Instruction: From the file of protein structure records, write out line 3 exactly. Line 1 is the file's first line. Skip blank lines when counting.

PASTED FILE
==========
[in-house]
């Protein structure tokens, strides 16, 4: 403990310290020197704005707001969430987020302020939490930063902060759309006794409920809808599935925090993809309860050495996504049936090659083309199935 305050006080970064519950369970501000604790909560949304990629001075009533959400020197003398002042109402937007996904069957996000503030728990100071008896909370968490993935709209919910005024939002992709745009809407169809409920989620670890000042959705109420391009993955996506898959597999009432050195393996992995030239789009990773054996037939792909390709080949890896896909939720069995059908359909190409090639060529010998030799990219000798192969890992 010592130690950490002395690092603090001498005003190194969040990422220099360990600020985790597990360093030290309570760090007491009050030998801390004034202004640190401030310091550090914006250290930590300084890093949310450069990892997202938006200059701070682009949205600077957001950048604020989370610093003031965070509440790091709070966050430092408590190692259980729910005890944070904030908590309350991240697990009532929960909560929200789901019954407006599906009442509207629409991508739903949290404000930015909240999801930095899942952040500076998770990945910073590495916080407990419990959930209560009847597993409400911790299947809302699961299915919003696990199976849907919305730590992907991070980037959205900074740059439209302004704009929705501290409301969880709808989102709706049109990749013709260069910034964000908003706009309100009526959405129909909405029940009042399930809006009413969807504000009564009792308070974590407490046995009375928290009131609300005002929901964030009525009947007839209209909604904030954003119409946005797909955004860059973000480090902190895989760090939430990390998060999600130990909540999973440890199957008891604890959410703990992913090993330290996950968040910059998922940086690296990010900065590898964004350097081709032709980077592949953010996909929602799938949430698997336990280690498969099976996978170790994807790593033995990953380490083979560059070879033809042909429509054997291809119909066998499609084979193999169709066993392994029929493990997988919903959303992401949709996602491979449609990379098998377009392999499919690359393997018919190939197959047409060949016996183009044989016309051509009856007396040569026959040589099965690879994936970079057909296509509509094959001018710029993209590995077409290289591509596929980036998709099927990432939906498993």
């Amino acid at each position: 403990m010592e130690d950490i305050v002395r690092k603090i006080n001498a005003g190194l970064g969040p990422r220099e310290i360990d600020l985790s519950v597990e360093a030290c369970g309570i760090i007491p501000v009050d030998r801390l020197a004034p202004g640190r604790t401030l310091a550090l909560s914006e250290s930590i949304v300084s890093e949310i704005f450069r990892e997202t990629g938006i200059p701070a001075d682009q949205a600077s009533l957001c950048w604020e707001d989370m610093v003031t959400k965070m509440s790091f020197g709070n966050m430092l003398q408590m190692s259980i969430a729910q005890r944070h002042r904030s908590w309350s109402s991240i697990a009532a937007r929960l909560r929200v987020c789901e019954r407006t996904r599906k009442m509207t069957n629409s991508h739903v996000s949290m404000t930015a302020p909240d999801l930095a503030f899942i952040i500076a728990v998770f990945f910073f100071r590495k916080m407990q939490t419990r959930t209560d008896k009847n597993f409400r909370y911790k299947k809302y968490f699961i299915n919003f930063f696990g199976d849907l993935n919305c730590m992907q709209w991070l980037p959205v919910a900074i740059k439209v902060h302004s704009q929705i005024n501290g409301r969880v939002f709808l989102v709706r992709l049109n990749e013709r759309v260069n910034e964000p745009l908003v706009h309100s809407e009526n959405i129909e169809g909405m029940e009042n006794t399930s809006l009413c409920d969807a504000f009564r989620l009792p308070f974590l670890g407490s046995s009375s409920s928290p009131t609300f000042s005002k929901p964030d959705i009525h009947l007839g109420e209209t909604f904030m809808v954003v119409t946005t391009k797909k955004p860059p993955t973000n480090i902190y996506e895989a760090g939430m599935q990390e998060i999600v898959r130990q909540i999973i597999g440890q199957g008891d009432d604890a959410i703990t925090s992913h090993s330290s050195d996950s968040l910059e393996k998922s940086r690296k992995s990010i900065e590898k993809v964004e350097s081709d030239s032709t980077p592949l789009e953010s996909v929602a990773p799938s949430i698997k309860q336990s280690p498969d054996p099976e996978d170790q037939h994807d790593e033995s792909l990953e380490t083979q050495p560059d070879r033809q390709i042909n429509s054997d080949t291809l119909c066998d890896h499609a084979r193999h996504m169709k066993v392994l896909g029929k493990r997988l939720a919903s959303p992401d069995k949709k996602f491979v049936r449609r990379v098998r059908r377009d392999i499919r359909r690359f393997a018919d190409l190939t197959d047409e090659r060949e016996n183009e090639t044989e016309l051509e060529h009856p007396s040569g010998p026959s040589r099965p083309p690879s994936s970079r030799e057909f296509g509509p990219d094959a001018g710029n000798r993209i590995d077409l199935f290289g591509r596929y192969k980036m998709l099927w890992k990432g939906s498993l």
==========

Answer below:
């Amino acid at each position: 403990m010592e130690d950490i305050v002395r690092k603090i006080n001498a005003g190194l970064g969040p990422r220099e310290i360990d600020l985790s519950v597990e360093a030290c369970g309570i760090i007491p501000v009050d030998r801390l020197a004034p202004g640190r604790t401030l310091a550090l909560s914006e250290s930590i949304v300084s890093e949310i704005f450069r990892e997202t990629g938006i200059p701070a001075d682009q949205a600077s009533l957001c950048w604020e707001d989370m610093v003031t959400k965070m509440s790091f020197g709070n966050m430092l003398q408590m190692s259980i969430a729910q005890r944070h002042r904030s908590w309350s109402s991240i697990a009532a937007r929960l909560r929200v987020c789901e019954r407006t996904r599906k009442m509207t069957n629409s991508h739903v996000s949290m404000t930015a302020p909240d999801l930095a503030f899942i952040i500076a728990v998770f990945f910073f100071r590495k916080m407990q939490t419990r959930t209560d008896k009847n597993f409400r909370y911790k299947k809302y968490f699961i299915n919003f930063f696990g199976d849907l993935n919305c730590m992907q709209w991070l980037p959205v919910a900074i740059k439209v902060h302004s704009q929705i005024n501290g409301r969880v939002f709808l989102v709706r992709l049109n990749e013709r759309v260069n910034e964000p745009l908003v706009h309100s809407e009526n959405i129909e169809g909405m029940e009042n006794t399930s809006l009413c409920d969807a504000f009564r989620l009792p308070f974590l670890g407490s046995s009375s409920s928290p009131t609300f000042s005002k929901p964030d959705i009525h009947l007839g109420e209209t909604f904030m809808v954003v119409t946005t391009k797909k955004p860059p993955t973000n480090i902190y996506e895989a760090g939430m599935q990390e998060i999600v898959r130990q909540i999973i597999g440890q199957g008891d009432d604890a959410i703990t925090s992913h090993s330290s050195d996950s968040l910059e393996k998922s940086r690296k992995s990010i900065e590898k993809v964004e350097s081709d030239s032709t980077p592949l789009e953010s996909v929602a990773p799938s949430i698997k309860q336990s280690p498969d054996p099976e996978d170790q037939h994807d790593e033995s792909l990953e380490t083979q050495p560059d070879r033809q390709i042909n429509s054997d080949t291809l119909c066998d890896h499609a084979r193999h996504m169709k066993v392994l896909g029929k493990r997988l939720a919903s959303p992401d069995k949709k996602f491979v049936r449609r990379v098998r059908r377009d392999i499919r359909r690359f393997a018919d190409l190939t197959d047409e090659r060949e016996n183009e090639t044989e016309l051509e060529h009856p007396s040569g010998p026959s040589r099965p083309p690879s994936s970079r030799e057909f296509g509509p990219d094959a001018g710029n000798r993209i590995d077409l199935f290289g591509r596929y192969k980036m998709l099927w890992k990432g939906s498993l």